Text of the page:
I lived in blue jeans, not fancy dresses. My parents’ house was comfortable, but looked exactly the same as every other house in our suburb, a far cry from the castles and palaces where the royal couple would live. We had wholesome meals together as a family most nights, but they were informal, sometimes eaten while watching TV in the kitchen. I was a happy, much-loved child, but I felt so ordinary. Nothing in my life felt remarkable; nothing made me feel beautiful and special and precious, as Charles and Diana seemed.
For years afterwards, in fact, I imagined the rooms Charles and Diana were occupying, the meals they ate. Whenever I saw pictures of them in magazines, I scrutinized them, not looking so much at the photos’ subjects, but examining the pictures’ corners and edges, hoping for a glimpse of a book that was just put down or an ornament that sat on a shelf, trying to guess from a stray piece of clutter what was going on off-camera, trying to get a sense of the life – the beautiful, royal life – they lived away from the public’s gaze.
As I turned on the television to watch Prince William wed Kate, I had the same momentary thrill. It was all so beautiful, so grand. But this time around I couldn’t relax. The wedding was early on a Friday morning, and I knew we were having lots of Shabbos guests that night. I went and fetched our silver from the dining room and polished as I watched.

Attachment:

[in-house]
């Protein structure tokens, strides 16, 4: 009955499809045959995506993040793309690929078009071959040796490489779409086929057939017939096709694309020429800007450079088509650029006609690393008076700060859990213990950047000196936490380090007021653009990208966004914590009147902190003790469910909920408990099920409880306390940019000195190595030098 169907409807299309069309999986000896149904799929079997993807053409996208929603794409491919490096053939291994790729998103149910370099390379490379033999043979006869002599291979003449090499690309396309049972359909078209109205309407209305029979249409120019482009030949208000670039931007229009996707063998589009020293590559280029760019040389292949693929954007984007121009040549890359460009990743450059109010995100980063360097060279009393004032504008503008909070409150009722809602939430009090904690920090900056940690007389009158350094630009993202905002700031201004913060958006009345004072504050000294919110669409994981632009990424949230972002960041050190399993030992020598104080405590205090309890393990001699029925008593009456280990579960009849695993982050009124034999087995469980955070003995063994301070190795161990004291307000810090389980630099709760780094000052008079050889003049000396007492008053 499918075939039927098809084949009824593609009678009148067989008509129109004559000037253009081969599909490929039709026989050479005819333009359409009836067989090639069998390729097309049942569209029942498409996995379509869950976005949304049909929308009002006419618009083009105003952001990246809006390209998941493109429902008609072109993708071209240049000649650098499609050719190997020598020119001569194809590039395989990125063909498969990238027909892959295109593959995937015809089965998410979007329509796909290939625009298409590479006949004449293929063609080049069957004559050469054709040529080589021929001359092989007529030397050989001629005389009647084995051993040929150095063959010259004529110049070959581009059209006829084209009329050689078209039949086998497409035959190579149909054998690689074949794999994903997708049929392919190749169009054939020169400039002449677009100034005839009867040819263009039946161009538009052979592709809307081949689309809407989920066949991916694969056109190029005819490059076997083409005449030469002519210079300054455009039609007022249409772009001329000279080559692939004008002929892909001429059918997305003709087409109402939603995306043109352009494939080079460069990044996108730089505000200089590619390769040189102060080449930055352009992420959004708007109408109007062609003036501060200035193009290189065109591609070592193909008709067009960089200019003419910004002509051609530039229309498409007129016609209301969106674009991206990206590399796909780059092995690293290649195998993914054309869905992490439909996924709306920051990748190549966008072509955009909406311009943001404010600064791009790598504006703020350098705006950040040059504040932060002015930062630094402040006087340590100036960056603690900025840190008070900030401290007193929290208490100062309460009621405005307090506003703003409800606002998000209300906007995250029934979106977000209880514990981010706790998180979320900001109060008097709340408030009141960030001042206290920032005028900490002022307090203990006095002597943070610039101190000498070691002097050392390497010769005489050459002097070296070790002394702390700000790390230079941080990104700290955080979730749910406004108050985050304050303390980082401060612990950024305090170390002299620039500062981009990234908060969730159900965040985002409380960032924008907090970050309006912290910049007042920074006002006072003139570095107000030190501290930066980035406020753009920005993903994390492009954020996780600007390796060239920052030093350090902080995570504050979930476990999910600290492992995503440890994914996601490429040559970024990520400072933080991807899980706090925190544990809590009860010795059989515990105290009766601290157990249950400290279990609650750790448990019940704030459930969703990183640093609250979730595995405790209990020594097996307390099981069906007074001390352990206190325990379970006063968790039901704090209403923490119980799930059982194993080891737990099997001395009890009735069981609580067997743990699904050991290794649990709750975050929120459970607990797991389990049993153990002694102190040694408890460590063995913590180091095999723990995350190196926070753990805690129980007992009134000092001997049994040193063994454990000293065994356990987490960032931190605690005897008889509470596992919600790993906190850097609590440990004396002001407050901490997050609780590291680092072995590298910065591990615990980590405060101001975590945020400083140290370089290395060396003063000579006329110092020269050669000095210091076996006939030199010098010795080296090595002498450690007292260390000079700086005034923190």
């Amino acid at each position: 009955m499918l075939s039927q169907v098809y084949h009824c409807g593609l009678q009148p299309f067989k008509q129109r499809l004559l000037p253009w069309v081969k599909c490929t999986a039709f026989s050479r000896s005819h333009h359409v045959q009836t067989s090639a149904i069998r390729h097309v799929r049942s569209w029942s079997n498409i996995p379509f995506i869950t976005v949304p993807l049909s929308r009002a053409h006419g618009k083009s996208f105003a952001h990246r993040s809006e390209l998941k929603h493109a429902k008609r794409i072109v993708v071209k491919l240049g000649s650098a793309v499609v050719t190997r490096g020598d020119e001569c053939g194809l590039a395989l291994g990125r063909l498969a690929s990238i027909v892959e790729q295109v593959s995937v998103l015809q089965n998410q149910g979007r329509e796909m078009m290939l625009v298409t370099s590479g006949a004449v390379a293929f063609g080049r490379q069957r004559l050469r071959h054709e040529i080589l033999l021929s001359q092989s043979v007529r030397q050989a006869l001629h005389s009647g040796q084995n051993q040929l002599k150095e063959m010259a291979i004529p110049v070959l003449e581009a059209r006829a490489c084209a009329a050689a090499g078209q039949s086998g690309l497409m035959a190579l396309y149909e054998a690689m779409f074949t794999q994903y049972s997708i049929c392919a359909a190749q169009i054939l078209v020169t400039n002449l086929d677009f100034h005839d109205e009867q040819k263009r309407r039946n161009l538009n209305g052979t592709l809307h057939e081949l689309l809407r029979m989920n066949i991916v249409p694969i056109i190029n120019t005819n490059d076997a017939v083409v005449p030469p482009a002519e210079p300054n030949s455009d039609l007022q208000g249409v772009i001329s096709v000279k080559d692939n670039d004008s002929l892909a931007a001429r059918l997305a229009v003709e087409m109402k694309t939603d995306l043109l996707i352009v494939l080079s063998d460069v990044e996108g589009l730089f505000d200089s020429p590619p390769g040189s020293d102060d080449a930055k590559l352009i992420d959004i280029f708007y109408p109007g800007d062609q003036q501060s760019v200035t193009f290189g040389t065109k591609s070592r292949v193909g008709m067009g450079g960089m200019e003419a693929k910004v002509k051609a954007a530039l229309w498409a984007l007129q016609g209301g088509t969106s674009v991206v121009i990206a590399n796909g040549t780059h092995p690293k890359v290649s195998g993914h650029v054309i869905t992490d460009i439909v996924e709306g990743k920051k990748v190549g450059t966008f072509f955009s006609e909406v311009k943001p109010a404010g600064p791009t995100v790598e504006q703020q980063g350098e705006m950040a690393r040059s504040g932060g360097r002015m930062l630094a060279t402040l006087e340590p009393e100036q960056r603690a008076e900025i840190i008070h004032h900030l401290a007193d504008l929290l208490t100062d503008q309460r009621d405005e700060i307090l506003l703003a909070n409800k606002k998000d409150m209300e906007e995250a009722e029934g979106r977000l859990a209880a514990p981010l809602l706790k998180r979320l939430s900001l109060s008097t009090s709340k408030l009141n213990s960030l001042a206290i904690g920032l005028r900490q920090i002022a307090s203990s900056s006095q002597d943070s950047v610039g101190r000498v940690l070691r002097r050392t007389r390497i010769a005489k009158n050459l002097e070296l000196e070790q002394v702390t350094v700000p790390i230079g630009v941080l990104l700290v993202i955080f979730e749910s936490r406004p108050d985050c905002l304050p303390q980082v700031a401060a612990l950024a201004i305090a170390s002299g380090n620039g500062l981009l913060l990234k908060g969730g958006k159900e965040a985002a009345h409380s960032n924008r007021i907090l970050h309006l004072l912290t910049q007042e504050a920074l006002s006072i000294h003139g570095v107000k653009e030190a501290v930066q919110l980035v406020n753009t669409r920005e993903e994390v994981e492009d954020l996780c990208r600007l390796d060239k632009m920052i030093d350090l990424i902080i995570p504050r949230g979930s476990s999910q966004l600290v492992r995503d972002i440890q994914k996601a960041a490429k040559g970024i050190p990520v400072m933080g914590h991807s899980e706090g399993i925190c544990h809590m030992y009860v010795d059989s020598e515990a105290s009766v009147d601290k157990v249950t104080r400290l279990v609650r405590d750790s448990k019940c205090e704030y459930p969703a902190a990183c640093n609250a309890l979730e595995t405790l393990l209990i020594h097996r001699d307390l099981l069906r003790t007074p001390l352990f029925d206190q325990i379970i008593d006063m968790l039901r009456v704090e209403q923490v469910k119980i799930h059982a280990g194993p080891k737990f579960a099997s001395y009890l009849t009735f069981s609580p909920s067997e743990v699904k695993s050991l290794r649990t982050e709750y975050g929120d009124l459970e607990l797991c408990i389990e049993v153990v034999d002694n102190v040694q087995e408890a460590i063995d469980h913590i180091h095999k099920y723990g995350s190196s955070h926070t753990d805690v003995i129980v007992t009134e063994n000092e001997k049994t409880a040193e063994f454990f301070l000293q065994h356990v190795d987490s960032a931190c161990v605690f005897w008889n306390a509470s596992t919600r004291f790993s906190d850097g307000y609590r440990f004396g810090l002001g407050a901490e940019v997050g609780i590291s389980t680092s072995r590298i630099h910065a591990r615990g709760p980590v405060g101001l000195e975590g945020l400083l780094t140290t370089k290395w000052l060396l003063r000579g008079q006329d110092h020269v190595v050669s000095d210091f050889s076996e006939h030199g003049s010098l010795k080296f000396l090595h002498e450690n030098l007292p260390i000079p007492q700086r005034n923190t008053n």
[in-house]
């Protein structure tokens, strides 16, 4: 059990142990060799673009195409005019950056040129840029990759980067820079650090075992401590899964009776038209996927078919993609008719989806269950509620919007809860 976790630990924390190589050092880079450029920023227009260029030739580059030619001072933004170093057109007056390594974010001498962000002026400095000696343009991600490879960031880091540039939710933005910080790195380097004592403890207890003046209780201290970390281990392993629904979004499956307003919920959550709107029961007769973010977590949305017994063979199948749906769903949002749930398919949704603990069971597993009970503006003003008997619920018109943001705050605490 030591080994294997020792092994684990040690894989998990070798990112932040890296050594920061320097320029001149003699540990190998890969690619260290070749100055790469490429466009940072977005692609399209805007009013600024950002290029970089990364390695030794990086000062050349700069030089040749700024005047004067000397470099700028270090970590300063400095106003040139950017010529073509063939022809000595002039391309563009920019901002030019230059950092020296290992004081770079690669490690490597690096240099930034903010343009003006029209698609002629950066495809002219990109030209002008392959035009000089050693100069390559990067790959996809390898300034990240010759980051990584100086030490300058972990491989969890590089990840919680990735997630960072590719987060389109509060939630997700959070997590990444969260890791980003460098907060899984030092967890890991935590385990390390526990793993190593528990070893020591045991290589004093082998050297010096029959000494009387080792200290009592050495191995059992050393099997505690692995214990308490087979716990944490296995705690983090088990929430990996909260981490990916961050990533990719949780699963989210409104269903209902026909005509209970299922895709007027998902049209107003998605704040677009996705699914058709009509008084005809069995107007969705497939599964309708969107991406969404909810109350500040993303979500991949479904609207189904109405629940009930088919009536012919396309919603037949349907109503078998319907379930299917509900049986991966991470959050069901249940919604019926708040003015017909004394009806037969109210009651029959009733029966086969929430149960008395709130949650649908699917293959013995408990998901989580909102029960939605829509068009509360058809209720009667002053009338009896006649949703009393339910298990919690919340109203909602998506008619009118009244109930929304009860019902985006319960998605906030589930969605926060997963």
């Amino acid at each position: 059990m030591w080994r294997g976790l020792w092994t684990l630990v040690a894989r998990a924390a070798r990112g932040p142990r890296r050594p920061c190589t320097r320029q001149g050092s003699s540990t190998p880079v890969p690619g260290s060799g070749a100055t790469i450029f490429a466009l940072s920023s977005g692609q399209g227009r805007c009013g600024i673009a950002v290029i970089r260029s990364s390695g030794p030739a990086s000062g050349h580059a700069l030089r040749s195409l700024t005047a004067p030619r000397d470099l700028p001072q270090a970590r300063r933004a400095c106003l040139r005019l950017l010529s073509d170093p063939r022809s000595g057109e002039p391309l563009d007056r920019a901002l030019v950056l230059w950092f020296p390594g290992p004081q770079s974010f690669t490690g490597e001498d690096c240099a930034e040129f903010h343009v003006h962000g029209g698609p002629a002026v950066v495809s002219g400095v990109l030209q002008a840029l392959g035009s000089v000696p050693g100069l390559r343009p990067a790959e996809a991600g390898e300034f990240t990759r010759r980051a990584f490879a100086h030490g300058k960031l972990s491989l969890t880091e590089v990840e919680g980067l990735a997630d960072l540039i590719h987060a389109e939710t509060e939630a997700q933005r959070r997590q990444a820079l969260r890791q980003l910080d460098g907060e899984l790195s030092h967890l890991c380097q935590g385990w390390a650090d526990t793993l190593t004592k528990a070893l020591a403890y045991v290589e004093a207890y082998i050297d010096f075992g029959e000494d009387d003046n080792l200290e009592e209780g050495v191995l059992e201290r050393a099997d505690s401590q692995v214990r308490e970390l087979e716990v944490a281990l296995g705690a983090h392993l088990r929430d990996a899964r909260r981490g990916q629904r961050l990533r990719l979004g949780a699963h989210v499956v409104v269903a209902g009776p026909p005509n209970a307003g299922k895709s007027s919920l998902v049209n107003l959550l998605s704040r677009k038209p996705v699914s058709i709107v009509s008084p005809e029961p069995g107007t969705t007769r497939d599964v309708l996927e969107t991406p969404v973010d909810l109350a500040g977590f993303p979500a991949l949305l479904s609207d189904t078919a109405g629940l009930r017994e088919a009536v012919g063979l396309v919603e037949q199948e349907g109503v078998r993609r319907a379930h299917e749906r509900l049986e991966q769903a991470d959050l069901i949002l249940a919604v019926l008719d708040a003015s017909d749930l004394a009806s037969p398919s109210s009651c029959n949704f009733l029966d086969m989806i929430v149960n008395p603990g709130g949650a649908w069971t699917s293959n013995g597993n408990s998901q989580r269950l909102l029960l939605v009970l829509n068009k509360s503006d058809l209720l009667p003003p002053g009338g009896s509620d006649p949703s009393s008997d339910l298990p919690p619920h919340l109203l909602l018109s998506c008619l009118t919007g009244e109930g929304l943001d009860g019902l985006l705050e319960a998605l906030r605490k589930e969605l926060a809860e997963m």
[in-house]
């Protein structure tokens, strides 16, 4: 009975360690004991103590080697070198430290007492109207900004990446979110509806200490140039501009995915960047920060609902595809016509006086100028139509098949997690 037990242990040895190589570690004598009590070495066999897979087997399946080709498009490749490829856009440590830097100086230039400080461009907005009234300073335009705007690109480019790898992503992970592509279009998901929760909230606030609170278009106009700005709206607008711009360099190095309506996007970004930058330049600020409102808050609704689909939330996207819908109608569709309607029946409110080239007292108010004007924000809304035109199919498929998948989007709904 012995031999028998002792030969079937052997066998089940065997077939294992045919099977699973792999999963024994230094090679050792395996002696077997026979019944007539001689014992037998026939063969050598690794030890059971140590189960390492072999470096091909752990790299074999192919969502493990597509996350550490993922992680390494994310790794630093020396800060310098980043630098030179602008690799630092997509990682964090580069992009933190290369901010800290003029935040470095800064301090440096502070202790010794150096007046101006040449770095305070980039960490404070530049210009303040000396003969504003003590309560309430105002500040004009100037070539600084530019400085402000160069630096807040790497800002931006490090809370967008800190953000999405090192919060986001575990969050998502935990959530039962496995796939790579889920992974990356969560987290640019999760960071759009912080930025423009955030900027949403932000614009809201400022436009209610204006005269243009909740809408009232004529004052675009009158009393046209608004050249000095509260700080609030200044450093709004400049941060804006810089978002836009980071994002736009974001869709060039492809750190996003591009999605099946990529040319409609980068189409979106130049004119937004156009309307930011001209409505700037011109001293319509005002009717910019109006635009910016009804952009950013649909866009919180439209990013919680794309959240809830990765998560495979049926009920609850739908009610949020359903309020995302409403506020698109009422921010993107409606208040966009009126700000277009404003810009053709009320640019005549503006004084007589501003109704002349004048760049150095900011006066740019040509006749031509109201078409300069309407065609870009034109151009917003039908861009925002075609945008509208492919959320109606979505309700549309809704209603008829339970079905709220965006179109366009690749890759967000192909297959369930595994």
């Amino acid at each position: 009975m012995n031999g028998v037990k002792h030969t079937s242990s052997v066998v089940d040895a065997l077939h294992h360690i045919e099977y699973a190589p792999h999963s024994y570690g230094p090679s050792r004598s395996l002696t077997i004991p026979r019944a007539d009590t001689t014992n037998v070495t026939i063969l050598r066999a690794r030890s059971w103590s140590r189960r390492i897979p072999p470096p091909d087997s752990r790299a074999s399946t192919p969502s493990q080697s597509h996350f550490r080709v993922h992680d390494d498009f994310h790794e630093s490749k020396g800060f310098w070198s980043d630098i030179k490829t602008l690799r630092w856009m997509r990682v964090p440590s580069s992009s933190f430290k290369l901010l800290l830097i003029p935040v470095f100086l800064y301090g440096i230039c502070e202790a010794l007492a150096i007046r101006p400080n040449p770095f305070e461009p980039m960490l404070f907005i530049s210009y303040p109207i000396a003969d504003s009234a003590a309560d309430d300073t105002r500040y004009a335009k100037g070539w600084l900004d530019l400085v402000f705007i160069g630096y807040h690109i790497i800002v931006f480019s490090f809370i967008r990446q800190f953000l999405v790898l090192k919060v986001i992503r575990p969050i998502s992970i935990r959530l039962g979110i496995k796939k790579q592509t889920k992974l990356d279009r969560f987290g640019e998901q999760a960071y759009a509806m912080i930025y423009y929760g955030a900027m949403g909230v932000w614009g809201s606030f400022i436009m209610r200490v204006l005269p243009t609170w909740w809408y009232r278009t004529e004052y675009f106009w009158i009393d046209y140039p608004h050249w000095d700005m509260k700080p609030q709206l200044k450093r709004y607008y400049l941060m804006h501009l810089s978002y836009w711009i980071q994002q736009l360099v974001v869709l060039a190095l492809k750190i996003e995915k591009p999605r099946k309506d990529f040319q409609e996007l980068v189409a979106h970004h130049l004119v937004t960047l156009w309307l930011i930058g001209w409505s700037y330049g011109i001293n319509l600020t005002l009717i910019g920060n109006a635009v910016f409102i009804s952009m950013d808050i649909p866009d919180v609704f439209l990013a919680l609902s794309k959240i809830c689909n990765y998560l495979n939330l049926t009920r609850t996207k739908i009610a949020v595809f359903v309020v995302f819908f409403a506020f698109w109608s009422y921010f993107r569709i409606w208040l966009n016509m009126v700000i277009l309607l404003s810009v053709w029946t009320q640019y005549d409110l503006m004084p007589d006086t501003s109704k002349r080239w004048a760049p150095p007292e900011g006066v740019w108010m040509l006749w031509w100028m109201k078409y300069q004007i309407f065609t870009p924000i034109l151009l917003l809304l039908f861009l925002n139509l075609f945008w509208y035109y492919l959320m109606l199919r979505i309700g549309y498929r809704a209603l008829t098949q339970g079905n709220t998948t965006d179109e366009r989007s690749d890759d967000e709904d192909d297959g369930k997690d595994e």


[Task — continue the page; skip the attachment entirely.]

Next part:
As I shined our sparkling Kiddush cups, our Shabbos silverware and coffee service, I thought of the British crown jewels I’d once seen on a visit to London when I was a child. How I’d gaped at the gold and silver tureens, platters and objects d’arts on display. I longed for a life where I’d eat beautiful meals on such magnificent silver. It seemed to me then an impossible dream, a vision of loveliness I could never hope to share.
Yet today I was about to use formal silver, I thought, as I polished the modest pieces in my hands. All through that early morning as I watched William and Kate’s wedding, I padded back and forth between the kitchen and dining room, preparing that night’s Shabbat dinner, taking out an extra table and chairs, selecting tablecloths and china plates.
As a child, I’d longed for formality and specialness, and as an adult I found it. Not in Buckingham Palace or Windsor Castle, but somewhere closer to home. As a child, I’d yearned to be part of an ancient family, steeped in tradition, living a graceful life amid the informality of the modern age. And I found it, years later, in a most unexpected place.
Judaism teaches us God gave the Jewish people a day each week when we become royalty. A day each week when we are elevated to become partners with God, and are even imbued with an extra soul. The day is Shabbat, and though there are many mystical interpretations of the transcendence of this day, I have always been drawn to it for its practical beauty.
The beauty of eating in the dining room instead of the kitchen for one day a week. The beauty of having leisurely, formal meals. Of focusing on guests and our families without the distractions of the outside world intruding and stealing our attention.